Homes containing “social, physiological and building sensors” to collect data that can be monitored and responded to by health and social care professionals will be built in the Highlands this summer. The project, a collaboration between Albyn Housing Society, Carbon Dynamic and NHS Highland, could transform the way healthcare is delivered; avoiding the need for people to live in a care home and reducing the incidence of being hospitalised as the result of a fall.
The factory built, low energy homes will enable predictive health analytics, which could help prevent events leading to ill health, and will include flexible spaces and walls for storing medical equipment. Developed in conjunction with potential tenants, healthcare professionals, technologists and enterprise experts, they will enable the NHS to support more people at home; in turn reducing admissions to – and increasing discharges from – hospital.
We play a leading role in developing new models and services that can support community cohesion, sustainability and growth – Calum Macaulay
Using research supported by Highlands and Islands Enterprise, Albyn’s head of innovation, Lucy Fraser, worked with Matt Stevenson, managing director of Carbon Dynamic, and Professor Angus JM Watson, NHS Highland’s director of research, development and innovation, to develop the ‘Fit Homes’. “They include ambient social, physiological and building sensors to collect data that can be monitored and responded to by a variety of agencies – potentially transforming the way health and social care is delivered,” said Fraser. “We also hope to develop the homes as a social enterprise opportunity, to generate revenue for reinvestment into our communities and services. We believe the concept has global significance, so we are very excited for the future.”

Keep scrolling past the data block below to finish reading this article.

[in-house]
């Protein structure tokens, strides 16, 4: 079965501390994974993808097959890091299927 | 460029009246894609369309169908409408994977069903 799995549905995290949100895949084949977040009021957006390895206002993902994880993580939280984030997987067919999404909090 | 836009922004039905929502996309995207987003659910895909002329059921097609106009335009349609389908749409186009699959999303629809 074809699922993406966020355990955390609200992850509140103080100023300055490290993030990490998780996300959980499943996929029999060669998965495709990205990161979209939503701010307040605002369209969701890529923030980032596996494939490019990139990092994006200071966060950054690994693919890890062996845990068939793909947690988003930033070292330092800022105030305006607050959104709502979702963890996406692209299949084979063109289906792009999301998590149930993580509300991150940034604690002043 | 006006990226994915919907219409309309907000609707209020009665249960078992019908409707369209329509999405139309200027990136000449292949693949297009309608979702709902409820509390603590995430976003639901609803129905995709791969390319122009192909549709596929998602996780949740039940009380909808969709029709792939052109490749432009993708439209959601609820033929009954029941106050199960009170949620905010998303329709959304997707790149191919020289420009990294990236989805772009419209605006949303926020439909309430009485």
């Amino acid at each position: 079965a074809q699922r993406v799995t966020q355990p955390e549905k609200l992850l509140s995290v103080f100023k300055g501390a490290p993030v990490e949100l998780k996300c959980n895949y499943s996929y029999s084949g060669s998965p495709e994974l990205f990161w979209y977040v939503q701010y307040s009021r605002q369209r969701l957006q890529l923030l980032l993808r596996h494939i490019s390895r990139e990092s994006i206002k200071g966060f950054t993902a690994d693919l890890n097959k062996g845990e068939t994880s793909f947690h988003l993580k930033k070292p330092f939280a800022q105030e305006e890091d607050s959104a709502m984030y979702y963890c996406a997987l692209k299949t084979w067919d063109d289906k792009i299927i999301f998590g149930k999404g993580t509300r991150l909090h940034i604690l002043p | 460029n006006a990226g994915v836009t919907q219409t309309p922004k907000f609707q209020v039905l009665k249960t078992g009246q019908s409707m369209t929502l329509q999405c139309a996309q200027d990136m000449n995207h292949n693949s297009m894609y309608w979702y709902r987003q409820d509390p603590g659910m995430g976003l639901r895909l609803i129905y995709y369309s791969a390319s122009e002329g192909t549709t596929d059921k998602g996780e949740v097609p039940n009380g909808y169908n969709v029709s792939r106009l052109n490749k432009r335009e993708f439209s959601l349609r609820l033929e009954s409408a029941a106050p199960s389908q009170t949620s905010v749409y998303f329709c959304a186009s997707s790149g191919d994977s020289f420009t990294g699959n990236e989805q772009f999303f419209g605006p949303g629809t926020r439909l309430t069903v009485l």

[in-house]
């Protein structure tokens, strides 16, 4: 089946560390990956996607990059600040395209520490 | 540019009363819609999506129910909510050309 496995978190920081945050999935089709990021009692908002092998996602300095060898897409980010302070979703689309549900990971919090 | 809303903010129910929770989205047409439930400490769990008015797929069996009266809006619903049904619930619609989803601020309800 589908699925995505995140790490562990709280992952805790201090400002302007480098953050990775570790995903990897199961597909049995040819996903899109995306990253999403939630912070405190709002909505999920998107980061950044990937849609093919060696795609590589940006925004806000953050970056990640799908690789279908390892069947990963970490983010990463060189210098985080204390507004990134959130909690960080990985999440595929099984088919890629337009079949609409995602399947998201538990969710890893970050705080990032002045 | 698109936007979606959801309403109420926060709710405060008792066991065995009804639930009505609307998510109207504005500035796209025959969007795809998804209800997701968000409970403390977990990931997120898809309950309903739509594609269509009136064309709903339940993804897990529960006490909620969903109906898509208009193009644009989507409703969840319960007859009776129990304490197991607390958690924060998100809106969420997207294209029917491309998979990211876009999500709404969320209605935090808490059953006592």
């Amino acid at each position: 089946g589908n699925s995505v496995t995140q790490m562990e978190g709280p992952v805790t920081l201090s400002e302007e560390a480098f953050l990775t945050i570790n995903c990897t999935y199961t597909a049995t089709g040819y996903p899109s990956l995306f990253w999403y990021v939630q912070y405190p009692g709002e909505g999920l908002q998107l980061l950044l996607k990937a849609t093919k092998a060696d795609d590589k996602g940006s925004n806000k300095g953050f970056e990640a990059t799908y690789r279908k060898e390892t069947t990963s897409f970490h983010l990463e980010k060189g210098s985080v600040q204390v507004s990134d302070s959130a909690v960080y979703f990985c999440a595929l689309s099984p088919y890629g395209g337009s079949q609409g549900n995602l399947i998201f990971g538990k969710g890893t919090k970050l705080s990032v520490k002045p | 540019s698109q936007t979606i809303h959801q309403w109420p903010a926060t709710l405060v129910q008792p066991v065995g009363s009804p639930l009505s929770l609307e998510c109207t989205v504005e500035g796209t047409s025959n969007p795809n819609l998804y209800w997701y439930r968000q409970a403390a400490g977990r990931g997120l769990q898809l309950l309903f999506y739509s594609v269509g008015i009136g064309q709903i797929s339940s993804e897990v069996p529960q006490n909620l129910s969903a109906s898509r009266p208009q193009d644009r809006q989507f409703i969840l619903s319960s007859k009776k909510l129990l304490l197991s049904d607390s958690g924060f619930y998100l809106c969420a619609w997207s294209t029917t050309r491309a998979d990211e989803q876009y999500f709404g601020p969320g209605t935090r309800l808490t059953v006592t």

The pilot phase, 16 houses being built at Dalmore in Alness, Ross-shire this summer, has been supported by a Scottish Government housing grant and funding from the Inverness-Highland City Region Deal. The University of the Highlands and Islands is contributing proof of concept research with financial support from the Digital Health and Care Institute. Robert Gordon University (RGU) is developing a data model designed to safeguard residents. With falls currently costing the NHS more than £2bn and four million bed days each year, it is hoped the system will help people live independently in their homes for longer, reduce admissions and enable early hospital discharge.
“This is an excellent example of the ways that artificial intelligence is beginning to be used to benefit individuals through applications with a social purpose,” said Professor Susan Craw, an AI expert at RGU. Gillian Docherty, chief executive of The Data Lab, added: “Partnerships like this help retain home-grown talent and help Scotland to cement its place as a leader in data science development worldwide.”
Albyn’s chief executive Calum Macaulay commented: “Where previously, the registered social landlord’s role was simply to provide affordable rented housing, now we play a leading role in developing new models and services that can support community cohesion, sustainability and growth.”